Road to Avonlea, which aired in Canada on CBC Television and in the United States on the Disney Channel.

When it ended its run in 1996, fans were distraught, mainly because it was one of the few remaining feel-good family shows -- cut from the same cloth as better-have-a-hankie-handy programs such as
The Waltons and Little House on the Prairie.

Unable to turn their backs on the bucolic, turn-of-the-century Prince Edward Island town of Avonlea, fans in far-flung locales around the globe stayed connected through the Internet, chatting about their favourite episodes and characters such as the inimitable Hetty King (played by Jackie Burroughs), the geeky but decent Jasper Dale (R.H. Thomson), and the handsome boy from the wrong side of the tracks, Gus Pike (Michael Mahonen).

Then two years ago, one diehard
Road to Avonlea supporter, Ruth Williams of Southfield, Mich., had an idea: She'd organize the first Avonlea Convention. Last July, Toronto's Black Creek Pioneer Village hosted the inaugural event, which drew fans from across Canada, the United States and Hungary. This year, the two-day Avonlea pow-wow -- which has been shortened to AvCon 2005 -- will be held from tomorrow through Sunday at the same venue.

Williams, 45, hopes to attract several hundred Avonlea aficionados. "I figured if fans can organize conventions for
Star Trek [the 19th-annual Toronto Trek convention took place recently] and Andy Griffith [thousands flock to Mount Airy, N.C., to celebrate that show's anniversary each September during Mayberry Days], then why can't we?", Williams asks.


Go read the rest of the article, please. Popular/mass culture is monstrously regenerative, isn't it?


current mood: constructively insular

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2:50p - [BRIEF NOTE] On Alien Artifacts in Science Fiction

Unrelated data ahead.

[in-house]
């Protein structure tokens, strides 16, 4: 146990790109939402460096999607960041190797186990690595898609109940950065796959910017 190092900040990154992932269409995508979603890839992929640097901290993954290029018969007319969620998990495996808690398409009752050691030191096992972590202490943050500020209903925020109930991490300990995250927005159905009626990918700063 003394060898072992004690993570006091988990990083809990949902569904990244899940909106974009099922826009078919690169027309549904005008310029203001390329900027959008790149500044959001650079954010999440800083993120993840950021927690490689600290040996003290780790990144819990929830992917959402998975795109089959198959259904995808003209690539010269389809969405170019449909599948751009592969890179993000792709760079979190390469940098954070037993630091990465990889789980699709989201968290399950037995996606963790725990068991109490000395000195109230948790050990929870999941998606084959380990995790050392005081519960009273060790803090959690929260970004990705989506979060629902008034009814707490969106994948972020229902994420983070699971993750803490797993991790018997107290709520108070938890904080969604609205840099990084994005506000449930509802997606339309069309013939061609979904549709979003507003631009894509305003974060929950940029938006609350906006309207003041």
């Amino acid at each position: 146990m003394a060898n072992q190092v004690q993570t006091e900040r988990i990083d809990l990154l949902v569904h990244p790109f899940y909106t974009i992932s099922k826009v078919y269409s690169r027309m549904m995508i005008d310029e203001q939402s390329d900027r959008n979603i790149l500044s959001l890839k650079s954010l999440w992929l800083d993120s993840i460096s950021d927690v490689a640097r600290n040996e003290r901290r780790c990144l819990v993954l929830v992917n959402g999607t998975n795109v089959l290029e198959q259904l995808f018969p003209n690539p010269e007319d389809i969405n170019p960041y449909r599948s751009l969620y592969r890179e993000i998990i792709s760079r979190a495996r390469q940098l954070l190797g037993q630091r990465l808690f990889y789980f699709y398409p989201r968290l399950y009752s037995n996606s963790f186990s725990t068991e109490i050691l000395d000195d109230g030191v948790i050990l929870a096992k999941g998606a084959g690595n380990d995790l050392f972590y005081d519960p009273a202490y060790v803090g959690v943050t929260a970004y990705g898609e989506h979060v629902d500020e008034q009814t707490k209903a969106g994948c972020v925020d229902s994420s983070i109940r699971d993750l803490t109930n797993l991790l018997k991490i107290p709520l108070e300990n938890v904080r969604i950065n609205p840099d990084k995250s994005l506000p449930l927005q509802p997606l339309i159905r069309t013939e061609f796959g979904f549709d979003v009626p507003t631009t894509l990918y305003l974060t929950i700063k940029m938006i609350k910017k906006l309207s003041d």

A thought: Might the alien artifacts beloved of science-fiction--those exceptionally high-tech good manufactured by long-vanished extraterrestrial cultures, capable of great tasks and of being reverse-engineered for profit--be science fiction's equivalent of oil?

Consider that the oil and natural gas industry is a capital-intensive industry drawing upon little labour or, for that matter, not necessarily having much of a connection at all with thye wider economy. The ambitious corporations or states which happen to control the industry have massive financial resources at their disposal, regardless of what happens to the wider economy. This can encourage very bad policy-making--the Ba'athist militarization of Iraq comes most quickly to mind.

In a science-fiction context where alien artifacts are presumably either rare or difficult to exploit, control and use of these artifacts would be limited to a select few. It would be difficult to insert these artifacts into the wider economy, at least until reverse-engineering proved profitable, but these artifacts would still influence the wider economy. The artifacts would exist apart, exerting influence but not being influenced in turn, providing their owners with a vital edge over non-owners.

Yes, I've been watching Babylon 5 lately. Why do you ask?


current mood: pensive

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4:47p - [NON BLOG] CFTAG
As usual, at the Starbucks on the northeastern corner of Yonge and Wellesley at 1 o'clock tomorrow afternoon. Drop-ins are more than welcome.